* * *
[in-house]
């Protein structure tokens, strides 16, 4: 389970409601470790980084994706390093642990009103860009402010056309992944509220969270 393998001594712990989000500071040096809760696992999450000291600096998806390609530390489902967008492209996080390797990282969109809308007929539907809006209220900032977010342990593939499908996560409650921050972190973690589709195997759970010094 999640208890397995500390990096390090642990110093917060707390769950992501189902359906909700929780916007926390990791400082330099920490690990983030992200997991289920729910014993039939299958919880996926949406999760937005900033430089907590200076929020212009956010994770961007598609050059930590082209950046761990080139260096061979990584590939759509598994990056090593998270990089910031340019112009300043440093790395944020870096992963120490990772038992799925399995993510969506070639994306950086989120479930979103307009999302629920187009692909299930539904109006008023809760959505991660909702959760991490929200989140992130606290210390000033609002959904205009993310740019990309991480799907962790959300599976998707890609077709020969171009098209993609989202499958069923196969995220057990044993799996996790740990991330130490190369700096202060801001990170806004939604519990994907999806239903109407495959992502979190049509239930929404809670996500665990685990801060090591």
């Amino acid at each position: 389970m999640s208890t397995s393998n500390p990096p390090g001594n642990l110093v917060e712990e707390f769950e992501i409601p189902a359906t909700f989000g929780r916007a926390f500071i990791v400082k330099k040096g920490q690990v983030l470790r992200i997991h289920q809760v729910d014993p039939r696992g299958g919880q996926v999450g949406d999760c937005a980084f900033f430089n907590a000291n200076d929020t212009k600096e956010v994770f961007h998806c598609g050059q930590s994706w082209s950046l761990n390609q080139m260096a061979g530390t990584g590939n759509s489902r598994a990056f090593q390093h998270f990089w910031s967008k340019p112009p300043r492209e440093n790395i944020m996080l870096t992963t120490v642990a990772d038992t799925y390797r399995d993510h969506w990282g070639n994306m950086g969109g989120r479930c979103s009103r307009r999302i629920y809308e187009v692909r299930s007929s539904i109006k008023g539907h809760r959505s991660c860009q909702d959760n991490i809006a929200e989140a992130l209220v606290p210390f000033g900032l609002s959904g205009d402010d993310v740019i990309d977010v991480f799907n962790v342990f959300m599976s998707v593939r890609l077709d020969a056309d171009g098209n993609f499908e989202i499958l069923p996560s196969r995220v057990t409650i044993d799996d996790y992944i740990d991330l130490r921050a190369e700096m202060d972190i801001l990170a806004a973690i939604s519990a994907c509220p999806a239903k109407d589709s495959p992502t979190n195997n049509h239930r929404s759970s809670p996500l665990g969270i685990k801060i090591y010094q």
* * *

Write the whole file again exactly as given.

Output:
[in-house]
């Protein structure tokens, strides 16, 4: 389970409601470790980084994706390093642990009103860009402010056309992944509220969270 393998001594712990989000500071040096809760696992999450000291600096998806390609530390489902967008492209996080390797990282969109809308007929539907809006209220900032977010342990593939499908996560409650921050972190973690589709195997759970010094 999640208890397995500390990096390090642990110093917060707390769950992501189902359906909700929780916007926390990791400082330099920490690990983030992200997991289920729910014993039939299958919880996926949406999760937005900033430089907590200076929020212009956010994770961007598609050059930590082209950046761990080139260096061979990584590939759509598994990056090593998270990089910031340019112009300043440093790395944020870096992963120490990772038992799925399995993510969506070639994306950086989120479930979103307009999302629920187009692909299930539904109006008023809760959505991660909702959760991490929200989140992130606290210390000033609002959904205009993310740019990309991480799907962790959300599976998707890609077709020969171009098209993609989202499958069923196969995220057990044993799996996790740990991330130490190369700096202060801001990170806004939604519990994907999806239903109407495959992502979190049509239930929404809670996500665990685990801060090591």
């Amino acid at each position: 389970m999640s208890t397995s393998n500390p990096p390090g001594n642990l110093v917060e712990e707390f769950e992501i409601p189902a359906t909700f989000g929780r916007a926390f500071i990791v400082k330099k040096g920490q690990v983030l470790r992200i997991h289920q809760v729910d014993p039939r696992g299958g919880q996926v999450g949406d999760c937005a980084f900033f430089n907590a000291n200076d929020t212009k600096e956010v994770f961007h998806c598609g050059q930590s994706w082209s950046l761990n390609q080139m260096a061979g530390t990584g590939n759509s489902r598994a990056f090593q390093h998270f990089w910031s967008k340019p112009p300043r492209e440093n790395i944020m996080l870096t992963t120490v642990a990772d038992t799925y390797r399995d993510h969506w990282g070639n994306m950086g969109g989120r479930c979103s009103r307009r999302i629920y809308e187009v692909r299930s007929s539904i109006k008023g539907h809760r959505s991660c860009q909702d959760n991490i809006a929200e989140a992130l209220v606290p210390f000033g900032l609002s959904g205009d402010d993310v740019i990309d977010v991480f799907n962790v342990f959300m599976s998707v593939r890609l077709d020969a056309d171009g098209n993609f499908e989202i499958l069923p996560s196969r995220v057990t409650i044993d799996d996790y992944i740990d991330l130490r921050a190369e700096m202060d972190i801001l990170a806004a973690i939604s519990a994907c509220p999806a239903k109407d589709s495959p992502t979190n195997n049509h239930r929404s759970s809670p996500l665990g969270i685990k801060i090591y010094q």